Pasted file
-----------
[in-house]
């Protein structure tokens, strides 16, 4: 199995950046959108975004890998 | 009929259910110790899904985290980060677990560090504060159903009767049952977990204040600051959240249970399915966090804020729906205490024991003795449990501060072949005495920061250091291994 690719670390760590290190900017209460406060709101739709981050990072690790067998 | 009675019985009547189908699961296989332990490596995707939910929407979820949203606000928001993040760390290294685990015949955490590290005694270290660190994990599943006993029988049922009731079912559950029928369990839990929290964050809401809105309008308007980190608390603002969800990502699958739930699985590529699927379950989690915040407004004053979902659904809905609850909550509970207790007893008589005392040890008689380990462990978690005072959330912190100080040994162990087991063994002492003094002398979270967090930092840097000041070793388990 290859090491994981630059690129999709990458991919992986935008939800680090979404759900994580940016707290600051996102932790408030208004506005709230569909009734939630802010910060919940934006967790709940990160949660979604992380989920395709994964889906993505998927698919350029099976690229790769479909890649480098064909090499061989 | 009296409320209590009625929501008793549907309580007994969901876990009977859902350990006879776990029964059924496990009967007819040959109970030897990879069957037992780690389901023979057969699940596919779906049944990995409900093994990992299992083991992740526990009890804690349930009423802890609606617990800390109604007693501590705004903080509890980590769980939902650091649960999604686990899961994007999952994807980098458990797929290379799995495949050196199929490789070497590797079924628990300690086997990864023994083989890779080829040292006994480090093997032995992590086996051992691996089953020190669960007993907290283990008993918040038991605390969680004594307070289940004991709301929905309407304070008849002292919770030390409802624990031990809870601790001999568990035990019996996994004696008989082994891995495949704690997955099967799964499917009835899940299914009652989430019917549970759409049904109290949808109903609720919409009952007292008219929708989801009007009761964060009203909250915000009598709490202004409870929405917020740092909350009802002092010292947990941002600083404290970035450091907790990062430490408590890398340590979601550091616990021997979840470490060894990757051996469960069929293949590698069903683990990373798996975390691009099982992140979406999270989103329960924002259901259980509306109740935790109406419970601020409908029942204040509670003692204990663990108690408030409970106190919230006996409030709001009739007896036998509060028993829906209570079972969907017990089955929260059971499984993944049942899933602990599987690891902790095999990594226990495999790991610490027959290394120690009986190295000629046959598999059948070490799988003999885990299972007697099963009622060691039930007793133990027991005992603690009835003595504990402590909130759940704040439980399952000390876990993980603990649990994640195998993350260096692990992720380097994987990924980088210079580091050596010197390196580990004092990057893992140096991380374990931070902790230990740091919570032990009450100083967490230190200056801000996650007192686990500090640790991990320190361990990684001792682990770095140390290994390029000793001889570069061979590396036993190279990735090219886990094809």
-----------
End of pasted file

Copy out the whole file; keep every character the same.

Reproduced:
[in-house]
């Protein structure tokens, strides 16, 4: 199995950046959108975004890998 | 009929259910110790899904985290980060677990560090504060159903009767049952977990204040600051959240249970399915966090804020729906205490024991003795449990501060072949005495920061250091291994 690719670390760590290190900017209460406060709101739709981050990072690790067998 | 009675019985009547189908699961296989332990490596995707939910929407979820949203606000928001993040760390290294685990015949955490590290005694270290660190994990599943006993029988049922009731079912559950029928369990839990929290964050809401809105309008308007980190608390603002969800990502699958739930699985590529699927379950989690915040407004004053979902659904809905609850909550509970207790007893008589005392040890008689380990462990978690005072959330912190100080040994162990087991063994002492003094002398979270967090930092840097000041070793388990 290859090491994981630059690129999709990458991919992986935008939800680090979404759900994580940016707290600051996102932790408030208004506005709230569909009734939630802010910060919940934006967790709940990160949660979604992380989920395709994964889906993505998927698919350029099976690229790769479909890649480098064909090499061989 | 009296409320209590009625929501008793549907309580007994969901876990009977859902350990006879776990029964059924496990009967007819040959109970030897990879069957037992780690389901023979057969699940596919779906049944990995409900093994990992299992083991992740526990009890804690349930009423802890609606617990800390109604007693501590705004903080509890980590769980939902650091649960999604686990899961994007999952994807980098458990797929290379799995495949050196199929490789070497590797079924628990300690086997990864023994083989890779080829040292006994480090093997032995992590086996051992691996089953020190669960007993907290283990008993918040038991605390969680004594307070289940004991709301929905309407304070008849002292919770030390409802624990031990809870601790001999568990035990019996996994004696008989082994891995495949704690997955099967799964499917009835899940299914009652989430019917549970759409049904109290949808109903609720919409009952007292008219929708989801009007009761964060009203909250915000009598709490202004409870929405917020740092909350009802002092010292947990941002600083404290970035450091907790990062430490408590890398340590979601550091616990021997979840470490060894990757051996469960069929293949590698069903683990990373798996975390691009099982992140979406999270989103329960924002259901259980509306109740935790109406419970601020409908029942204040509670003692204990663990108690408030409970106190919230006996409030709001009739007896036998509060028993829906209570079972969907017990089955929260059971499984993944049942899933602990599987690891902790095999990594226990495999790991610490027959290394120690009986190295000629046959598999059948070490799988003999885990299972007697099963009622060691039930007793133990027991005992603690009835003595504990402590909130759940704040439980399952000390876990993980603990649990994640195998993350260096692990992720380097994987990924980088210079580091050596010197390196580990004092990057893992140096991380374990931070902790230990740091919570032990009450100083967490230190200056801000996650007192686990500090640790991990320190361990990684001792682990770095140390290994390029000793001889570069061979590396036993190279990735090219886990094809």